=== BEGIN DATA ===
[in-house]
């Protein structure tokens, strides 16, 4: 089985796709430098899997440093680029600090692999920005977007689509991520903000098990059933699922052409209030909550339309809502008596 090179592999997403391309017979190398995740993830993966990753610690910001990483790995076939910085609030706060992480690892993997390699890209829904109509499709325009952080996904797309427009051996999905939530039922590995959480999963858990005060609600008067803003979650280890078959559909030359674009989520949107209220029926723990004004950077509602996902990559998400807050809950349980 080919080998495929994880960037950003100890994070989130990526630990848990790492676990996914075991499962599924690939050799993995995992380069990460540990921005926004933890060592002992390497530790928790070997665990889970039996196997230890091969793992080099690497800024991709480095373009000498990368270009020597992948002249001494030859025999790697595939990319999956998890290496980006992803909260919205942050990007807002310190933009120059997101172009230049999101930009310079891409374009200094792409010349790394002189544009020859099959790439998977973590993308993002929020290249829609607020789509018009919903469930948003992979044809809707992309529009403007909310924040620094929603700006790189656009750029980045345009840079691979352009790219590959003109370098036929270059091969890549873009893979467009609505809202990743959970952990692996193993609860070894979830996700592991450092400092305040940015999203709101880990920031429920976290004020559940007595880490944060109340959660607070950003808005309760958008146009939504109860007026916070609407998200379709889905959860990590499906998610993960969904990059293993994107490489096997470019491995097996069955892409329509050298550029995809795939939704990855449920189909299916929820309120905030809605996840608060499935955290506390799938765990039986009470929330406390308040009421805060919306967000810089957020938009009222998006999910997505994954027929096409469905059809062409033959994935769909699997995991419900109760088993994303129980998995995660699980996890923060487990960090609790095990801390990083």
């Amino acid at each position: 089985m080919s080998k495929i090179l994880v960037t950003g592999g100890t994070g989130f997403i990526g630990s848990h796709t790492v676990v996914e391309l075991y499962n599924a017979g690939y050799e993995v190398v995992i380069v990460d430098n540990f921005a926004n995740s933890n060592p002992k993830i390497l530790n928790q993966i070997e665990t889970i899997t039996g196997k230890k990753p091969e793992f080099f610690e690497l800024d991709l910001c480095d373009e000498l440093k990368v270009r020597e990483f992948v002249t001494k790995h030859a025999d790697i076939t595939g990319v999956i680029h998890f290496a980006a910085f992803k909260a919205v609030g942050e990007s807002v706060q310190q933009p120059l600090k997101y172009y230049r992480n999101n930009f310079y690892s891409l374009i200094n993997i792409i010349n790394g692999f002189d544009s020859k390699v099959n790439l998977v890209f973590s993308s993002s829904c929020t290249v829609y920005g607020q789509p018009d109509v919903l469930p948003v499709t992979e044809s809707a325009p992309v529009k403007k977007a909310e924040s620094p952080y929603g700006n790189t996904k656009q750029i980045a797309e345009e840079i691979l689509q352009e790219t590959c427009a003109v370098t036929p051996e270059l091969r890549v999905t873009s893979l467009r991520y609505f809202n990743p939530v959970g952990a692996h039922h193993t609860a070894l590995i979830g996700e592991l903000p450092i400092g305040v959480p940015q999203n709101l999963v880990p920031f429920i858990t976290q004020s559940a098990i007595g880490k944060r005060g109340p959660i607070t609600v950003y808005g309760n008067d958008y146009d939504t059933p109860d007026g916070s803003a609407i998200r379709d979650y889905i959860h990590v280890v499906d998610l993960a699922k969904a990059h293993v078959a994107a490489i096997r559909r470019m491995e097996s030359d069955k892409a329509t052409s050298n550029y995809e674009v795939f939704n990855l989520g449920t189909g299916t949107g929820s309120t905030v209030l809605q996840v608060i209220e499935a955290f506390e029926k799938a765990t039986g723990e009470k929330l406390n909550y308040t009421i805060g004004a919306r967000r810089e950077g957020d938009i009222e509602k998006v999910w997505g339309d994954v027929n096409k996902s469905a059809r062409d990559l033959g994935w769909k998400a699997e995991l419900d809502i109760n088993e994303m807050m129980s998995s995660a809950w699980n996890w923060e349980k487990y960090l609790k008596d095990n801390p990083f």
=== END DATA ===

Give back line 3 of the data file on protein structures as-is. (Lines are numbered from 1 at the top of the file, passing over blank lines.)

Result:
């Amino acid at each position: 089985m080919s080998k495929i090179l994880v960037t950003g592999g100890t994070g989130f997403i990526g630990s848990h796709t790492v676990v996914e391309l075991y499962n599924a017979g690939y050799e993995v190398v995992i380069v990460d430098n540990f921005a926004n995740s933890n060592p002992k993830i390497l530790n928790q993966i070997e665990t889970i899997t039996g196997k230890k990753p091969e793992f080099f610690e690497l800024d991709l910001c480095d373009e000498l440093k990368v270009r020597e990483f992948v002249t001494k790995h030859a025999d790697i076939t595939g990319v999956i680029h998890f290496a980006a910085f992803k909260a919205v609030g942050e990007s807002v706060q310190q933009p120059l600090k997101y172009y230049r992480n999101n930009f310079y690892s891409l374009i200094n993997i792409i010349n790394g692999f002189d544009s020859k390699v099959n790439l998977v890209f973590s993308s993002s829904c929020t290249v829609y920005g607020q789509p018009d109509v919903l469930p948003v499709t992979e044809s809707a325009p992309v529009k403007k977007a909310e924040s620094p952080y929603g700006n790189t996904k656009q750029i980045a797309e345009e840079i691979l689509q352009e790219t590959c427009a003109v370098t036929p051996e270059l091969r890549v999905t873009s893979l467009r991520y609505f809202n990743p939530v959970g952990a692996h039922h193993t609860a070894l590995i979830g996700e592991l903000p450092i400092g305040v959480p940015q999203n709101l999963v880990p920031f429920i858990t976290q004020s559940a098990i007595g880490k944060r005060g109340p959660i607070t609600v950003y808005g309760n008067d958008y146009d939504t059933p109860d007026g916070s803003a609407i998200r379709d979650y889905i959860h990590v280890v499906d998610l993960a699922k969904a990059h293993v078959a994107a490489i096997r559909r470019m491995e097996s030359d069955k892409a329509t052409s050298n550029y995809e674009v795939f939704n990855l989520g449920t189909g299916t949107g929820s309120t905030v209030l809605q996840v608060i209220e499935a955290f506390e029926k799938a765990t039986g723990e009470k929330l406390n909550y308040t009421i805060g004004a919306r967000r810089e950077g957020d938009i009222e509602k998006v999910w997505g339309d994954v027929n096409k996902s469905a059809r062409d990559l033959g994935w769909k998400a699997e995991l419900d809502i109760n088993e994303m807050m129980s998995s995660a809950w699980n996890w923060e349980k487990y960090l609790k008596d095990n801390p990083f």